why X^0=1
EXPLAIN
thanks

2. Originally Posted by Peacewanters007
why X^0=1
EXPLAIN
thanks
it is an axiom, so it is really by convention for lack of a better word. but, the axiom makes sense. maybe this will help

3. Originally Posted by Jhevon
it is an axiom, so it is really by convention for lack of a better word. but, the axiom makes sense. maybe this will help
As there is a way to derive it using the laws of exponents I wouldn't call it an axiom.

-Dan

4. Originally Posted by topsquark
As there is a way to derive it using the laws of exponents I wouldn't call it an axiom.

-Dan
the site i gave called it an axiom, so i just went along with it.

how would you derive it? the same way the site shows?

5. Well,there is a mathematical prove but I didn't see it here.
a$\displaystyle ^b$:a$\displaystyle ^b$=a$\displaystyle ^b$$\displaystyle ^-$$\displaystyle ^b$=a$\displaystyle ^0$
The result of dividing two numbers that are the same is 1,so a$\displaystyle ^b$:a$\displaystyle ^b$=1 That's why a$\displaystyle ^0$=1 but there is a rule when a is 0. 0$\displaystyle ^0$ and 0$\displaystyle ^b$ where b is a negative number aren't defined and it is better to leave them instead writing a number because it can be an error.

6. Basically:

When you divide a number by itself, each with their own exponent, you subtract the exponent (to simplify it) ; example 6^5/6^3 = 6^2 ....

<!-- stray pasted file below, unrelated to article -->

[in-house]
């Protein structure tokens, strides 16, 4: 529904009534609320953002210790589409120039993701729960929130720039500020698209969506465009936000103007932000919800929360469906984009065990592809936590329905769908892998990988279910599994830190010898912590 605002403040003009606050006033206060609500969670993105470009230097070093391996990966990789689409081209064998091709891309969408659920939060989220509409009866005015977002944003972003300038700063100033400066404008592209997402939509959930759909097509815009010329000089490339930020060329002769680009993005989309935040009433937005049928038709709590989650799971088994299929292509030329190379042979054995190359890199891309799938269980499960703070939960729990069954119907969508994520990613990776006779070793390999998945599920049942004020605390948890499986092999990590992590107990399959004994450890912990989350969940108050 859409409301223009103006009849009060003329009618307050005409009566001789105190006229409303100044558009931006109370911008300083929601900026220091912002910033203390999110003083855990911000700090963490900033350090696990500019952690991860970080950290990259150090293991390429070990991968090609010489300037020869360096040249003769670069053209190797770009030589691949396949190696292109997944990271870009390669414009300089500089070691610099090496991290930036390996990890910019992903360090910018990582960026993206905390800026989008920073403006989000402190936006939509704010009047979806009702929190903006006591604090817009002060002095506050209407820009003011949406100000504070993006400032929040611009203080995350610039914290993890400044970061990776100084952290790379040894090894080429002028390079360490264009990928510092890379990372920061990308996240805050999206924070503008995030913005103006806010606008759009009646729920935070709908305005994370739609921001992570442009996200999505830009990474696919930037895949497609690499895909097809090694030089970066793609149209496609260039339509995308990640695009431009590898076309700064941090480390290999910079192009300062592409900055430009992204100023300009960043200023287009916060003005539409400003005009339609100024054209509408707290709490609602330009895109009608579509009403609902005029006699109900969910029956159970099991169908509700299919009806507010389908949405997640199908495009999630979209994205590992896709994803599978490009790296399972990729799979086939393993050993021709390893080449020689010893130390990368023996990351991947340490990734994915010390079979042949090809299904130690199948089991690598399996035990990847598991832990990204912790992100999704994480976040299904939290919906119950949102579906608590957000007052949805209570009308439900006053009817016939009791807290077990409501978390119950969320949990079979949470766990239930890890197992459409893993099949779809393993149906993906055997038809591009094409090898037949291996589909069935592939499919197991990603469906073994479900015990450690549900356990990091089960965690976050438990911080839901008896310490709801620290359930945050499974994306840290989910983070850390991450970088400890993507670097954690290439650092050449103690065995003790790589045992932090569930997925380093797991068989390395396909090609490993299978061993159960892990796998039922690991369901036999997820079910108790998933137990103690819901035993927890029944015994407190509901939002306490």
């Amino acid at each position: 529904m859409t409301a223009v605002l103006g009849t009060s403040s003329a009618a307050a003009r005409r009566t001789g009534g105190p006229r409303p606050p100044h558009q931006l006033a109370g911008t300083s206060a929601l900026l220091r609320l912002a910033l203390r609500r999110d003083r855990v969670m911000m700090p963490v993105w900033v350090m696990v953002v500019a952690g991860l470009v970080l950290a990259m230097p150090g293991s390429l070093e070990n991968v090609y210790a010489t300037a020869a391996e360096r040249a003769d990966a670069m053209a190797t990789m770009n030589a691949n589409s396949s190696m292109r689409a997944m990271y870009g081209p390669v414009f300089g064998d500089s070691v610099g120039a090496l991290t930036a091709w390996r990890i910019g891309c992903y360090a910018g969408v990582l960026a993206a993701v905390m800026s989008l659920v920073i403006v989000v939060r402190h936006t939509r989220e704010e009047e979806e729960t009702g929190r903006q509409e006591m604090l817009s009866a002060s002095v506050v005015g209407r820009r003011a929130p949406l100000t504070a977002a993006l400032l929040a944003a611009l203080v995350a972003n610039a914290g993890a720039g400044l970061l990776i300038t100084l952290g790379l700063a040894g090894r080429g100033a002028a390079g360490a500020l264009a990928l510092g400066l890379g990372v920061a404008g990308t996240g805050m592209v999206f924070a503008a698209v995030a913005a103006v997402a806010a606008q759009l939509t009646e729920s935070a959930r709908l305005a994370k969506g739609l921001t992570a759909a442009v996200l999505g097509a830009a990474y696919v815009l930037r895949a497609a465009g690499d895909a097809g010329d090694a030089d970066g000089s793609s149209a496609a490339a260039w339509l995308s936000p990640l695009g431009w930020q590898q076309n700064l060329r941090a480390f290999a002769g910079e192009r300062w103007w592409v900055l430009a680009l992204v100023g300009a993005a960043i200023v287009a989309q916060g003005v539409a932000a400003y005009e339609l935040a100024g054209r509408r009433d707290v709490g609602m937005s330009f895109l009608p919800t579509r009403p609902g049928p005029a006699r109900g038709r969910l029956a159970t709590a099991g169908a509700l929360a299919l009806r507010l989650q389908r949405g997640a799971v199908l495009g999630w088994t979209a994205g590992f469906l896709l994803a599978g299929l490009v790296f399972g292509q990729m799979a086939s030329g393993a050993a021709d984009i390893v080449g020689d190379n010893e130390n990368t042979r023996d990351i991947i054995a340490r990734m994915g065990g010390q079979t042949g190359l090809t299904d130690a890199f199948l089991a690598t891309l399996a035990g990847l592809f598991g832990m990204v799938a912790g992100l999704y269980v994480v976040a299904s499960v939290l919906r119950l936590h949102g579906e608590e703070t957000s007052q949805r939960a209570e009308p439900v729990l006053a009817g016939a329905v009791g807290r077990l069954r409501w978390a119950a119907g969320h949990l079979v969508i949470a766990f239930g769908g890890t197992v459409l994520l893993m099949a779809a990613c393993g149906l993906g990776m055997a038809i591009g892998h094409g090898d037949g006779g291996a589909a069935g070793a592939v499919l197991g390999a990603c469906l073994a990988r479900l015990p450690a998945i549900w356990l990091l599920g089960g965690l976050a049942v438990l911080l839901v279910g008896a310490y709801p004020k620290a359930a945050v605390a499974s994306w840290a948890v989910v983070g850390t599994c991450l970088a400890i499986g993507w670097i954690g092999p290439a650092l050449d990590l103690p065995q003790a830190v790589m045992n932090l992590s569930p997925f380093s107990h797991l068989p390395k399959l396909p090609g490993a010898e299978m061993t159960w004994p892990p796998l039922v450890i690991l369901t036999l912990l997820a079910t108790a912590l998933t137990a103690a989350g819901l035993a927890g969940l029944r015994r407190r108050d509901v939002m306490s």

OK, so if you get that, then do: 6^5/6^5 .... It equals 6^0 correct? Because you subtract the exponent 5's to get the exponent zero.
But what does dividing any number by itself give you? IT gives you 1, therefore, a^b/a^b=a^0=1

7. Originally Posted by brainmixer
Well,there is a mathematical prove but I didn't see it here.
a$\displaystyle ^b$:a$\displaystyle ^b$=a$\displaystyle ^b$$\displaystyle ^-$$\displaystyle ^b$=a$\displaystyle ^0$
The result of dividing two numbers that are the same is 1,so a$\displaystyle ^b$:a$\displaystyle ^b$=1 That's why a$\displaystyle ^0$=1 but there is a rule when a is 0. 0$\displaystyle ^0$ and 0$\displaystyle ^b$ where b is a negative number aren't defined and it is better to leave them instead writing a number because it can be an error.
Originally Posted by mike_302
Basically:

When you divide a number by itself, each with their own exponent, you subtract the exponent (to simplify it) ; example 6^5/6^3 = 6^2 ....

OK, so if you get that, then do: 6^5/6^5 .... It equals 6^0 correct? Because you subtract the exponent 5's to get the exponent zero.
But what does dividing any number by itself give you? IT gives you 1, therefore, a^b/a^b=a^0=1
yes, i see. i just thought maybe there was something more... elegant

8. Well, I guess if that property (as I have described) had not been discovered or pieced together by someone, then we'd be looking at a^0 similar to the way that we look at a/0 ... With absolute chaos and infinite impossiblity... If you really think about it... So it has to be something simple like this to solve for anything to exponent zero .

9. $\displaystyle 0^0$ is really just another way to write $\displaystyle \frac{0}{0}$

$\displaystyle k^0 = k^{n - n} = k^n k^{ - n} = \frac{{k^n }} {{k^n }} = 1$, $\displaystyle k \ne 0$

for $\displaystyle k=0$: $\displaystyle \frac{{0^n }}{{0^n }} = \frac{0}{0}$

and we all know that anything divided by 0 is undefined, let alone $\displaystyle \frac{0}{0}$.

10. whatz 4x4

11. is that a joke question orrr? (no offence if it is...)

12. Originally Posted by lil50
whatz 4x4